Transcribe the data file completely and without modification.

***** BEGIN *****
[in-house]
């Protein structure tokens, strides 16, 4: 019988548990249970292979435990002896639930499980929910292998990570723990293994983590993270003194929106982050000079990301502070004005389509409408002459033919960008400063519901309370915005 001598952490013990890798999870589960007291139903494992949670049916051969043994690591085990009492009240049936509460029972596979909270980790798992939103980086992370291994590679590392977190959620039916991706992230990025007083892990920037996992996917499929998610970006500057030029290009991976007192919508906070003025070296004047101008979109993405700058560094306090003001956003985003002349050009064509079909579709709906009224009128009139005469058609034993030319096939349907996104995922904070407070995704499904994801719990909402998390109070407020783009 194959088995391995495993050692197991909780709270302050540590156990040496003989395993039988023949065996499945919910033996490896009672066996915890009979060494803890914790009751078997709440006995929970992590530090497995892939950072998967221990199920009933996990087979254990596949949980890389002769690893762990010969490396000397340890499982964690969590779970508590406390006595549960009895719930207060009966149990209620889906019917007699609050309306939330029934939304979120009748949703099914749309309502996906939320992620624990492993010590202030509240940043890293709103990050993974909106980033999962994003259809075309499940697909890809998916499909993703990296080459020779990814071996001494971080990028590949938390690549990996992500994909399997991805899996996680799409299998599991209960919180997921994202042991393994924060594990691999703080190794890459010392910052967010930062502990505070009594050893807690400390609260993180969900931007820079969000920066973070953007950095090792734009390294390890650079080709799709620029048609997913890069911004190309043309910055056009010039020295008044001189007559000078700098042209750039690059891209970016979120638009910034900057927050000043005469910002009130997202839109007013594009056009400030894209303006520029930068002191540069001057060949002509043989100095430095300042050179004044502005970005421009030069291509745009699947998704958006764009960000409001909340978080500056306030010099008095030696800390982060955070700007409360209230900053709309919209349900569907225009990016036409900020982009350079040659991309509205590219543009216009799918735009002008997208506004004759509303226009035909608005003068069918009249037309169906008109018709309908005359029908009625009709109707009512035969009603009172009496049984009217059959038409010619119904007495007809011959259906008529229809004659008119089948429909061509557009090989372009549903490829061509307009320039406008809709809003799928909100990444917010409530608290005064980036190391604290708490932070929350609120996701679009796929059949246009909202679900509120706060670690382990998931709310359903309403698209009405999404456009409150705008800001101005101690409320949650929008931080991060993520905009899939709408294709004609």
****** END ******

[in-house]
């Protein structure tokens, strides 16, 4: 019988548990249970292979435990002896639930499980929910292998990570723990293994983590993270003194929106982050000079990301502070004005389509409408002459033919960008400063519901309370915005 001598952490013990890798999870589960007291139903494992949670049916051969043994690591085990009492009240049936509460029972596979909270980790798992939103980086992370291994590679590392977190959620039916991706992230990025007083892990920037996992996917499929998610970006500057030029290009991976007192919508906070003025070296004047101008979109993405700058560094306090003001956003985003002349050009064509079909579709709906009224009128009139005469058609034993030319096939349907996104995922904070407070995704499904994801719990909402998390109070407020783009 194959088995391995495993050692197991909780709270302050540590156990040496003989395993039988023949065996499945919910033996490896009672066996915890009979060494803890914790009751078997709440006995929970992590530090497995892939950072998967221990199920009933996990087979254990596949949980890389002769690893762990010969490396000397340890499982964690969590779970508590406390006595549960009895719930207060009966149990209620889906019917007699609050309306939330029934939304979120009748949703099914749309309502996906939320992620624990492993010590202030509240940043890293709103990050993974909106980033999962994003259809075309499940697909890809998916499909993703990296080459020779990814071996001494971080990028590949938390690549990996992500994909399997991805899996996680799409299998599991209960919180997921994202042991393994924060594990691999703080190794890459010392910052967010930062502990505070009594050893807690400390609260993180969900931007820079969000920066973070953007950095090792734009390294390890650079080709799709620029048609997913890069911004190309043309910055056009010039020295008044001189007559000078700098042209750039690059891209970016979120638009910034900057927050000043005469910002009130997202839109007013594009056009400030894209303006520029930068002191540069001057060949002509043989100095430095300042050179004044502005970005421009030069291509745009699947998704958006764009960000409001909340978080500056306030010099008095030696800390982060955070700007409360209230900053709309919209349900569907225009990016036409900020982009350079040659991309509205590219543009216009799918735009002008997208506004004759509303226009035909608005003068069918009249037309169906008109018709309908005359029908009625009709109707009512035969009603009172009496049984009217059959038409010619119904007495007809011959259906008529229809004659008119089948429909061509557009090989372009549903490829061509307009320039406008809709809003799928909100990444917010409530608290005064980036190391604290708490932070929350609120996701679009796929059949246009909202679900509120706060670690382990998931709310359903309403698209009405999404456009409150705008800001101005101690409320949650929008931080991060993520905009899939709408294709004609």